Then Raven asked Bear, “Do you know of any halibut fishing ground out here?” He said “No.” Raven said, “Why! what is the use of staying here by this salt water, if you do not know of any fishing ground? I know a good fishing ground right out here called Just on-the-edge-of-kelp (Gi’ck!icuwanyi’). There are always halibut swimming there, mouth up, ready for the hook.”…

---The talking stick held by the Chieftain figure in 'The Spirit of Haida Gwaii' is modeled after an actual talking stick found in the collection of the Smithsonian Institution of Washington, D.C. The Smithsonian talking stick measures 82 cm or 32". We understand the talking stick in question is currently in storage at the Smithsonian. The talking stick was purchased by a collector at Massett in 1883. Massett is an ancient village on the North End of Haida Gwaii. The Smithsonian Institution talking stick thought to be have been owned by Xana, from the Masset area of the late 19th century. There are no records to determine the theory that this is Xana's talking stick, though Xana's memorial totem pole matches exactly the figures seen on the upper part of talking stick in the collection at the Smithsonian Institution. It is these upper figures which are featured in the talking stick held by the chieftain figure in 'The Spirit of Haida Gwaii' by Bill Reid, and the same figures featured in this commissioned talking stick, by Don Yeomans. The talking stick is said to tell of the story of creation, among the Haida people. "The details of the featured figures in the talking stick are the Raven with human hands, and the Ttsaamuus or Snag in the form of a Seabear (Grizzly with finned arms and a killer whale's tail) The young Raven is emerging from the Snag's mouth"--- Read More:

…By and by Raven got the piece of fish he had hidden behind the point and went out to the bank in company with Bear and Cormorant. Cormorant sat in the bow, Bear in the middle, and, because he knew where the fishing ground was, Raven steered. When they arrived Raven stopped the canoe all at once. He said to them, ” Do you see that mountain, Was!e’ti-ca? When you sight that mountain, that is where you want to fish.” After this Raven began to fill the canoe with halibut. So Bear asked him, “What do you use for bait anyhow, my friend?” Raven answered, “I’ll use the skin covering the testicles as bait.” The bear asked, “Is it alright to use mine?” But the raven said, ” I don’t want to do it, for they might be too wasted.” Soon the bear was urging it strongly, “Cut them off!” So the Raven, sharpening a short knife, said, “Place them on the seat.” Then the Raven cut them off, so that the Bear, crying out, fell from the boat and, dying, spilled into the waves with one last sigh.Read More: aaa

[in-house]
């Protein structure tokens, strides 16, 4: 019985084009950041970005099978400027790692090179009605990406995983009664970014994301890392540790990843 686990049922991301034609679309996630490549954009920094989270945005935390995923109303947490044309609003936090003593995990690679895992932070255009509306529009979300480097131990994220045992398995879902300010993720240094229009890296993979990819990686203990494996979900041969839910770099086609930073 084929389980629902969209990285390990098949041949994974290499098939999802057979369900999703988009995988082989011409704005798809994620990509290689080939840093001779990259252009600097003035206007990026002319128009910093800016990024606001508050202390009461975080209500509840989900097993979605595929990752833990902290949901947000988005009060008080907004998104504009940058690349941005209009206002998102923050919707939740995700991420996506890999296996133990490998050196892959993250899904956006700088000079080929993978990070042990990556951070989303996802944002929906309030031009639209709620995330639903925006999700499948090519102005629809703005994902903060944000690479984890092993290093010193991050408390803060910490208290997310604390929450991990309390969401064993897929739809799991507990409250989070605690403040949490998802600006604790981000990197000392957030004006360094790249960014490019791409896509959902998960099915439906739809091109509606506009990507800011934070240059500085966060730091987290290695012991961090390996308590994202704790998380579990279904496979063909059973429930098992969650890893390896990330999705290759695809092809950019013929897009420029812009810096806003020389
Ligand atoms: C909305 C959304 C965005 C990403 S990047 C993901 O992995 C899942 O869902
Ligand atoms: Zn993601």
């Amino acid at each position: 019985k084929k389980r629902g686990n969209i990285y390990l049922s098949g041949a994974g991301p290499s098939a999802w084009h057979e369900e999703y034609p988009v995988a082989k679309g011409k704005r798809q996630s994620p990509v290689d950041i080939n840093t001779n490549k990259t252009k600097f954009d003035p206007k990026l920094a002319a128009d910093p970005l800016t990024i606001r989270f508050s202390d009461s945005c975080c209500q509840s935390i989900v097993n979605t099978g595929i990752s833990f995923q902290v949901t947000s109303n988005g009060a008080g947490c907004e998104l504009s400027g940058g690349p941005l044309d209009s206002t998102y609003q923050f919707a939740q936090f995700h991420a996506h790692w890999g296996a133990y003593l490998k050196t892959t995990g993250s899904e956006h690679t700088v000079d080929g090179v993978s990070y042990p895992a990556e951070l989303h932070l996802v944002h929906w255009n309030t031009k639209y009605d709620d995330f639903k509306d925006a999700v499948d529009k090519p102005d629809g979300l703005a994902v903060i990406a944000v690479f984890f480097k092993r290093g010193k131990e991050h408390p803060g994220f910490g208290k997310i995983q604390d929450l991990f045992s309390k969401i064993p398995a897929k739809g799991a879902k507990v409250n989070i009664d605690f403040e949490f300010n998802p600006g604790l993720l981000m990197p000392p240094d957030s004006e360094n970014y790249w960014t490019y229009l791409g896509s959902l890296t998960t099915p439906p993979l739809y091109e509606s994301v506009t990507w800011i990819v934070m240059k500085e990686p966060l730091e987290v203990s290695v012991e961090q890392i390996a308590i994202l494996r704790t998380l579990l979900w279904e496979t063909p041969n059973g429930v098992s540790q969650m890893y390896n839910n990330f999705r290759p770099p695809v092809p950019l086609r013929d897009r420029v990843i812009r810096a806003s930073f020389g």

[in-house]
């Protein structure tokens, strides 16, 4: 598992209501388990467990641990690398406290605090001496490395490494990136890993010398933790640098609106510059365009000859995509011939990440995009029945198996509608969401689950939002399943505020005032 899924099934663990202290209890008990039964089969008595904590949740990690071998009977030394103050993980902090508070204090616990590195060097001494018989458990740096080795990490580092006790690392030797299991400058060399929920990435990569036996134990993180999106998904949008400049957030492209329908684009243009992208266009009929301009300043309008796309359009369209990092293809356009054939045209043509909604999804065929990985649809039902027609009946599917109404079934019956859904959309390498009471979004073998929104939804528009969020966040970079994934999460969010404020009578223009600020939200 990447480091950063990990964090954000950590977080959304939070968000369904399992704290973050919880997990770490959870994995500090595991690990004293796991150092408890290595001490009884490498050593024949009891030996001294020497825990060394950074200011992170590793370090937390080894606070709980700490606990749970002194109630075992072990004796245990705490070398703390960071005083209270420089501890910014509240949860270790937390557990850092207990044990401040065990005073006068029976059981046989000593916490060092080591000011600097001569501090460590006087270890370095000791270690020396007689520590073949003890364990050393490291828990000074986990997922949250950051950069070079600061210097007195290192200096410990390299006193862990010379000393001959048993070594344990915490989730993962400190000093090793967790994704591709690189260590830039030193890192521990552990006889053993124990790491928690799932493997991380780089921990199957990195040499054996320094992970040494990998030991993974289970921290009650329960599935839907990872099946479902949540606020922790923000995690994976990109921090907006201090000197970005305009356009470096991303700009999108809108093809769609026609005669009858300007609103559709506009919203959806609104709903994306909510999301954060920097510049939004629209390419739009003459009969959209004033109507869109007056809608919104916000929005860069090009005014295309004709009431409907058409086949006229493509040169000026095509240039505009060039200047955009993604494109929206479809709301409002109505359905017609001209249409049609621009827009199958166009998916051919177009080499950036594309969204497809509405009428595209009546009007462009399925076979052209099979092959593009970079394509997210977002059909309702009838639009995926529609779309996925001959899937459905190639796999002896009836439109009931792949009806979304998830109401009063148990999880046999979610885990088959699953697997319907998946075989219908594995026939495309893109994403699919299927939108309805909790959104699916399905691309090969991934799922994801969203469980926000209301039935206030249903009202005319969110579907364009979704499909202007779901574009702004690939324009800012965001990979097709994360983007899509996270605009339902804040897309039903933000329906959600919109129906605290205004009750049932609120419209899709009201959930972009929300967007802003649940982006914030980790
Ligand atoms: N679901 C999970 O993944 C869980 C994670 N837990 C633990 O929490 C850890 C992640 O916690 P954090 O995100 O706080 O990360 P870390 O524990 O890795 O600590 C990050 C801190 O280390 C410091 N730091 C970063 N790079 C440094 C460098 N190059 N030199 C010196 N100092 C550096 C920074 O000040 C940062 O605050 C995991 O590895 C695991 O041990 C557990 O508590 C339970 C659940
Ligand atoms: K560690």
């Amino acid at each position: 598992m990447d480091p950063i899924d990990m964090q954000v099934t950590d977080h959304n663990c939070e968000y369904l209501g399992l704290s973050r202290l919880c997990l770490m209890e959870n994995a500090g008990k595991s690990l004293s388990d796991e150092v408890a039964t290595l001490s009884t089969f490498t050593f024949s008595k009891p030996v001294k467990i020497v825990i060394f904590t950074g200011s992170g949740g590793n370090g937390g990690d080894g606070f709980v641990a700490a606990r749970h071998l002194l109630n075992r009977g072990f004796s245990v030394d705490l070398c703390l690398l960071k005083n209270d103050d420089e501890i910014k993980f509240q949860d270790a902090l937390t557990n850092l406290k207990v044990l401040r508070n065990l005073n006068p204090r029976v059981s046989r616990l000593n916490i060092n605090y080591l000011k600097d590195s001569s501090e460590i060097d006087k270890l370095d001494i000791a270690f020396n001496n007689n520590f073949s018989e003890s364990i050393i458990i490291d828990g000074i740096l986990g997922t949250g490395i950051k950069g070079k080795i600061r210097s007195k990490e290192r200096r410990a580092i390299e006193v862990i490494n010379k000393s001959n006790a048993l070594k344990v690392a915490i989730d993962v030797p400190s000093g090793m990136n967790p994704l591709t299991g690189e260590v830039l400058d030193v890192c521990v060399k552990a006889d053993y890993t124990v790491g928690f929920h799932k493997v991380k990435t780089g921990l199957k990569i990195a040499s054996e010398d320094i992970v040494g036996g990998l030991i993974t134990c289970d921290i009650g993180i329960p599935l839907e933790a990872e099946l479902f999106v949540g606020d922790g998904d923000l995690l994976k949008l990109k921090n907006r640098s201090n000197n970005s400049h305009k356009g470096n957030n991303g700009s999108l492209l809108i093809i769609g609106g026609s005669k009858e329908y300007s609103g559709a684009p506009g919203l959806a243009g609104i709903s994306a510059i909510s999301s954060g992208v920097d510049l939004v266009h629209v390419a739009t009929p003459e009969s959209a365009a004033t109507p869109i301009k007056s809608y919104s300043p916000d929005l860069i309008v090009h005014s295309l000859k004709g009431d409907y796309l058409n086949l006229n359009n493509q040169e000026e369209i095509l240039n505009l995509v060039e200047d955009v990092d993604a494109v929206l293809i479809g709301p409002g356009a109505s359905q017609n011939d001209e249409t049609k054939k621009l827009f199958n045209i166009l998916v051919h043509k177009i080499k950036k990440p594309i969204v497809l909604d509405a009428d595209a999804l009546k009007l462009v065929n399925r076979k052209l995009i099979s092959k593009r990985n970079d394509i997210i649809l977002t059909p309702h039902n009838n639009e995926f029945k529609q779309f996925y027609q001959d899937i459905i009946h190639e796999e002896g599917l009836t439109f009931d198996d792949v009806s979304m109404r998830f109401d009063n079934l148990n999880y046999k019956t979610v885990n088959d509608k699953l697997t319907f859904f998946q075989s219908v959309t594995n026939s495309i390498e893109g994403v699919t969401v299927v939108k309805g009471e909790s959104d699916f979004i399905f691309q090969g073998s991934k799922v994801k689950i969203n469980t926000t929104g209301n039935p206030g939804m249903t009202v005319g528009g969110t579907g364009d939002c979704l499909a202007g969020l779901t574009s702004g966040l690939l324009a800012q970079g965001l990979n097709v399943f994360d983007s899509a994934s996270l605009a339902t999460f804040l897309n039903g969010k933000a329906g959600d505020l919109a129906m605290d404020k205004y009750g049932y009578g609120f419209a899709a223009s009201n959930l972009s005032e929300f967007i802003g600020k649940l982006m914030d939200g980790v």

---Transforming from the creator of the world in one story to a mischievous and gluttonous trickster in the next, Raven is as likely to help as to cause havoc. The oral stories helped fill the long, cold winters, and they also were incorporated into dance and ceremony. One way was through transformation masks: large mechanical pieces that reveal and hide a carved human face under an animal. Raven is often described as a shape shifter, and the dancers are able to change from bird to human and back again by opening and closing the mask, transforming at key points in the story.--- Read More:


All the participants in such a tale, including the cormorant who assists Raven and the halibut they catch, will be shown as interlocking figures on the pole. Today, of course, there is likely no one left alive who can remember the tales, and the few remaining carvers have probably lost the art of interpreting them.

Fallen totem pole in Kwakiutl cemetery. Read More: